1991 Chevy Truck Engine Install - When Cheap Ain't CheapPosted in How To: Engine on June 1, 2006 Comment (0)
Here's the scenario: You're looking around for a cheap project truck and find a 4x4 in the weeds, behind a barn, or next to the local garage. You glance underneath and find good running gear, plus maybe it's already lifted or has some muddies bolted on, but when you pop the hood you find out why it's sitting. The engine bay hides one of the following: a swapped-in or original engine that won't run, the stock engine but partially disassembled, or a gaping hole where the engine used to be. After a bit of negotiating with the owner you make the deal of the century and leave to borrow a trailer or call a tow truck in order to get your new "cheap" project home. It should be easy, right? Slap an engine in there, go wheeling, have fun, life is great...right? Sometimes.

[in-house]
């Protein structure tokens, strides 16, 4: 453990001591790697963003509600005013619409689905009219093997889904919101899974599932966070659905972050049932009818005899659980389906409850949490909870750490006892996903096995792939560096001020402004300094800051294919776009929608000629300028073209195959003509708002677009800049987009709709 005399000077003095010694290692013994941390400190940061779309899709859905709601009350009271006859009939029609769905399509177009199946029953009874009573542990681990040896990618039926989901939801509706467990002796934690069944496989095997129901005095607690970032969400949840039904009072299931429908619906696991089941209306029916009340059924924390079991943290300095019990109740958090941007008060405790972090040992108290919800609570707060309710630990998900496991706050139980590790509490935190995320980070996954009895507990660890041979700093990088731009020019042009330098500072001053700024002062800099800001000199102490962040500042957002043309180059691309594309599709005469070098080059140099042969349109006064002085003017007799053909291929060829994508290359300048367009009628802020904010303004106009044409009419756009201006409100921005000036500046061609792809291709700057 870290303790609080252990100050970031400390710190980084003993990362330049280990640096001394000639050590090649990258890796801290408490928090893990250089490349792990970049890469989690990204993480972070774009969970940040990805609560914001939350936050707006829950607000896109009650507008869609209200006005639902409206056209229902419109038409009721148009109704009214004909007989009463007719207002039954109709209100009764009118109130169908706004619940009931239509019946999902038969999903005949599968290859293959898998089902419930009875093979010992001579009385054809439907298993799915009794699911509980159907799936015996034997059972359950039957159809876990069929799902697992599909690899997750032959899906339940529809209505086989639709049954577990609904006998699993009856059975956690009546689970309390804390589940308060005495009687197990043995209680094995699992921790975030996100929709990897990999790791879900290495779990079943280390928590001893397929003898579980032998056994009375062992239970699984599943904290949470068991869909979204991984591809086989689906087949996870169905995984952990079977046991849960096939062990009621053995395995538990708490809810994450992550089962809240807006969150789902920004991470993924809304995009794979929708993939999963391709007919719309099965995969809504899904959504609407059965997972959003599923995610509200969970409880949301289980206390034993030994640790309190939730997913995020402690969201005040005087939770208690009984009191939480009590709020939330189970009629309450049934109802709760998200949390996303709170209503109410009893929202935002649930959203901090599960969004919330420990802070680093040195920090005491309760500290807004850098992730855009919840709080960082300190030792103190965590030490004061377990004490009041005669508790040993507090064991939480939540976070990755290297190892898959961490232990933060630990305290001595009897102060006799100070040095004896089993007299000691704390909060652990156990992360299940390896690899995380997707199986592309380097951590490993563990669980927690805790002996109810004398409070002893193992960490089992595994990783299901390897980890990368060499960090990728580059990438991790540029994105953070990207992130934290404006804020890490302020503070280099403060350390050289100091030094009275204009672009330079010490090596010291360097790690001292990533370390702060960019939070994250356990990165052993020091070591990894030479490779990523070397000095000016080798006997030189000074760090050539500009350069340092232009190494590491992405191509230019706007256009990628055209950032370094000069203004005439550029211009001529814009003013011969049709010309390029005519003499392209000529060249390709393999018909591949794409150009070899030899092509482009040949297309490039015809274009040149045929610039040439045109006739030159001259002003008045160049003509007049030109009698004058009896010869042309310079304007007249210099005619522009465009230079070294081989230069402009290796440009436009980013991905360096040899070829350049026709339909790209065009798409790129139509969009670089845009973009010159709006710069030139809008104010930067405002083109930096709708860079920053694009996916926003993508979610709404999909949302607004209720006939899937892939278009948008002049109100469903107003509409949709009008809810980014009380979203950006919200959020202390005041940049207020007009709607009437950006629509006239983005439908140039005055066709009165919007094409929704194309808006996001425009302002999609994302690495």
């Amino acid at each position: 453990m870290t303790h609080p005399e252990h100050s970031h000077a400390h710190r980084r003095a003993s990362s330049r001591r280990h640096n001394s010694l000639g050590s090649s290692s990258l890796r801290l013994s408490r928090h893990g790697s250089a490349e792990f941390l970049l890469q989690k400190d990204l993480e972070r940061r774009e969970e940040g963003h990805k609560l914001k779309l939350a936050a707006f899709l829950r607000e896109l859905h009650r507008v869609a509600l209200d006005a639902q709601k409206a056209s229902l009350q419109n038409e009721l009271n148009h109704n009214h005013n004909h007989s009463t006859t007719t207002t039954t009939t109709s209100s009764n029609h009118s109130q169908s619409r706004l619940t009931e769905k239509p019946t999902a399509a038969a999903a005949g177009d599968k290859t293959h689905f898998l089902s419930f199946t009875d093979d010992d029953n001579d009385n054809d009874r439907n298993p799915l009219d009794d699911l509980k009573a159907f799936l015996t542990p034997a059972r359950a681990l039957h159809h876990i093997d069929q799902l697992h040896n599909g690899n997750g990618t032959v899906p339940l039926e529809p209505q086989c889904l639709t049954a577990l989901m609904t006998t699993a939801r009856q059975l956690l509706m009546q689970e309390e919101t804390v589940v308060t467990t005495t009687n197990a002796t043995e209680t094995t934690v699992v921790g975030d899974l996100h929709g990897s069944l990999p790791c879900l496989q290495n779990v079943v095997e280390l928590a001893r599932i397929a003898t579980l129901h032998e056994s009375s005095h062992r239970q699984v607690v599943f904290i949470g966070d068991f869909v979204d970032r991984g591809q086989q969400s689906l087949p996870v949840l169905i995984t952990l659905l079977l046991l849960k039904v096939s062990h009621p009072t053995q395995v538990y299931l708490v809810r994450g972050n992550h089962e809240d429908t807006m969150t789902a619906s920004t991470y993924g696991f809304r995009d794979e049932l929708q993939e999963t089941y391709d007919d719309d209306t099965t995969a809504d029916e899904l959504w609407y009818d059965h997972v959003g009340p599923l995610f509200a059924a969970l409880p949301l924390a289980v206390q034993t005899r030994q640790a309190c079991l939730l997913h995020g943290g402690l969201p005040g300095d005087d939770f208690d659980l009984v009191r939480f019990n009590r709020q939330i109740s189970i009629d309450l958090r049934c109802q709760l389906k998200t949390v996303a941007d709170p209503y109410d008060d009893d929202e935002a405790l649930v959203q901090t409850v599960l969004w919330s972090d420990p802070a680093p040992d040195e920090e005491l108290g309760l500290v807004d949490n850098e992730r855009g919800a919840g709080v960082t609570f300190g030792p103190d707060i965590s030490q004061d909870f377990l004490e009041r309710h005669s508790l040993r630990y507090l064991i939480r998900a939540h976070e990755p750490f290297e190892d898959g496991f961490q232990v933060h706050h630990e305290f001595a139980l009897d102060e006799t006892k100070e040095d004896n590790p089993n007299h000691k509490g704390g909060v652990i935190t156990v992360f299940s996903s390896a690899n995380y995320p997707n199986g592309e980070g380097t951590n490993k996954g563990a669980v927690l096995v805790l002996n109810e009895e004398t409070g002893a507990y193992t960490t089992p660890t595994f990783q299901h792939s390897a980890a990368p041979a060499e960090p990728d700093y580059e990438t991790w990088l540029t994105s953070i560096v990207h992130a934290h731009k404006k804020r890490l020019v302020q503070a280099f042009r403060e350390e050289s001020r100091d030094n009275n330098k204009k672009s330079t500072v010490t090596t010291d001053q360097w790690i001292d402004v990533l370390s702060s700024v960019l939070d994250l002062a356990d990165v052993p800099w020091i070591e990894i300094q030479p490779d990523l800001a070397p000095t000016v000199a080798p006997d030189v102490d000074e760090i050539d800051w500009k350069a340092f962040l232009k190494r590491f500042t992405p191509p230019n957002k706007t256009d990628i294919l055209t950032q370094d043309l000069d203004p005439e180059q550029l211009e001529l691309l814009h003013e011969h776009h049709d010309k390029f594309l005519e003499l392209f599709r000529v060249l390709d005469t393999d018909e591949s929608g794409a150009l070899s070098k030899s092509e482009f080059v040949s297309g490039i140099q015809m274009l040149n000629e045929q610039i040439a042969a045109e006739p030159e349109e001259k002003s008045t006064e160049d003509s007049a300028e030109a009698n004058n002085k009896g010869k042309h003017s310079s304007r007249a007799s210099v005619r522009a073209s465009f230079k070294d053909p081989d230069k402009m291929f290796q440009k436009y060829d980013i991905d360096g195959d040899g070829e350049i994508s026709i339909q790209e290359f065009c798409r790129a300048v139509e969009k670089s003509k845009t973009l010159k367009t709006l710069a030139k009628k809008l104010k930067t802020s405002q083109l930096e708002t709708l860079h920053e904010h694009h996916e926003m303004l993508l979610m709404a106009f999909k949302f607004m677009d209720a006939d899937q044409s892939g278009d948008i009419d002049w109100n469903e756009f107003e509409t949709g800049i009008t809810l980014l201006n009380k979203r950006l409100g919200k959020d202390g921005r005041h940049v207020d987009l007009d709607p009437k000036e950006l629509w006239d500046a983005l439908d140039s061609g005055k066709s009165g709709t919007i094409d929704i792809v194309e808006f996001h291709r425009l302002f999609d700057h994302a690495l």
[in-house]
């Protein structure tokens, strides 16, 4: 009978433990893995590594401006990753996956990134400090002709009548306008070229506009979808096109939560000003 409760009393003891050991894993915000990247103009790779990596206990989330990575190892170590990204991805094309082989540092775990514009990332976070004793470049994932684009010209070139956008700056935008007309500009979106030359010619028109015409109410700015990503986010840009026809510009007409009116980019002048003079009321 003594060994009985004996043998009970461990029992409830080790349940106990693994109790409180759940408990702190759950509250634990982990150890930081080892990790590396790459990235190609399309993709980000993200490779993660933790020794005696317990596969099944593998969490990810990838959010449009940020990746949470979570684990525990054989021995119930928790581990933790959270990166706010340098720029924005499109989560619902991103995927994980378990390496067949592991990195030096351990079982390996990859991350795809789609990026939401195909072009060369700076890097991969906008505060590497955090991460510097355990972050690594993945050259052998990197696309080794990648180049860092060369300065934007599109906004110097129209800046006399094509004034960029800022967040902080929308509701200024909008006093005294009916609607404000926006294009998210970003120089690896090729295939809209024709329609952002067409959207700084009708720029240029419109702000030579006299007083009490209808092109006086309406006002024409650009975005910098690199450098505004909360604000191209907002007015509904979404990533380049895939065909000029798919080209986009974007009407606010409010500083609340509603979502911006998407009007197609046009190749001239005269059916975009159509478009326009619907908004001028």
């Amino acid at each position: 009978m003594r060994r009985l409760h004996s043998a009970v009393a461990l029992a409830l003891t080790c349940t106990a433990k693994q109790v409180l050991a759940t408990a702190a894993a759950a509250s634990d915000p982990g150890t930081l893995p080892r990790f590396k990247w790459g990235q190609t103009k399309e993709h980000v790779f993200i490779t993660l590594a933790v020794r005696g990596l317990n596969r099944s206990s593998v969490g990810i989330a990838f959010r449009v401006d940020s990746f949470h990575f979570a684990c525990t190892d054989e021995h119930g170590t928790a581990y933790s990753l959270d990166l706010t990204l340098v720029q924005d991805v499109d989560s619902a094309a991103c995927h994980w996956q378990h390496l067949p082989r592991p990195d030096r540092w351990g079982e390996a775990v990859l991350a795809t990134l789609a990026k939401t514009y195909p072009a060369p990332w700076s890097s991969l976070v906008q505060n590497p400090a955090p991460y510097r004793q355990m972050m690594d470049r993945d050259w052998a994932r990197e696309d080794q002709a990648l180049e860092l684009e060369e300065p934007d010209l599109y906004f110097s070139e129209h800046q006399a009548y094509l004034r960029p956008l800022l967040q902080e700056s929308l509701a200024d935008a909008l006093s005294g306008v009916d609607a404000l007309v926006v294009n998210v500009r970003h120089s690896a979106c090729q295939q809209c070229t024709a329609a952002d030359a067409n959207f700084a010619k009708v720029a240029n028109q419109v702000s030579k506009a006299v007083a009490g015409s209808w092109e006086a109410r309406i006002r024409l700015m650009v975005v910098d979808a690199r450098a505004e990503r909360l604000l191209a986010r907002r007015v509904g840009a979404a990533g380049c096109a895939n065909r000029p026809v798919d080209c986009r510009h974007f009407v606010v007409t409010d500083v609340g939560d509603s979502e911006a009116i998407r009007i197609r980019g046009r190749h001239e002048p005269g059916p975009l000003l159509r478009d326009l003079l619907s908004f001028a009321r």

We did exactly the above and thought we would be hitting dirt in no time, but like every project that needs to be done before we grow old and gray [or grayer-Ed.] it didn't just fall together. Hindsight has revealed many bits of wisdom that you should considered before dragging home a project without a running powerplant. First things first: The more complete the truck, the easier it will be to get it running. Even if the engine has been sitting for 50 years, if you have all the auxiliary parts then either rebuilding or replacing parts will be more trouble-free. Second is the concern of smog. That four-letter word devised to control the emissions of any late-model vehicle can be the bane of anyone engine swapping, upgrading, or rebuilding a four-wheeler. If at all possible, get a pre-smog truck to start with (for your area), because otherwise you can be chained to an iron ball requiring air pumps, catalytic converters, and miles of vacuum lines. Some smog-era trucks are so castrated for emissions that even a solid running big-block still feels like a Pinto (ask us how we know). And finally, if it has a computer you better have a healthy checking account. Computerized and electronically controlled engines and transmissions are great when new, but given 15-plus years of use, the deterioration of the switches, sensors, and plugs used to control and check up on them, plus multiple owners installing multiple grades of stereo, lighting, and security systems, can leave your cheap truck a rats nest of low-grade connectors, shorts, and mismatched wires. All of this can leave your computer-controlled 4x4 stranded or your checkbook smoking. Consider this the voice of reason reminding you that you truly do get what you pay for, and sometimes cheap can be expensive.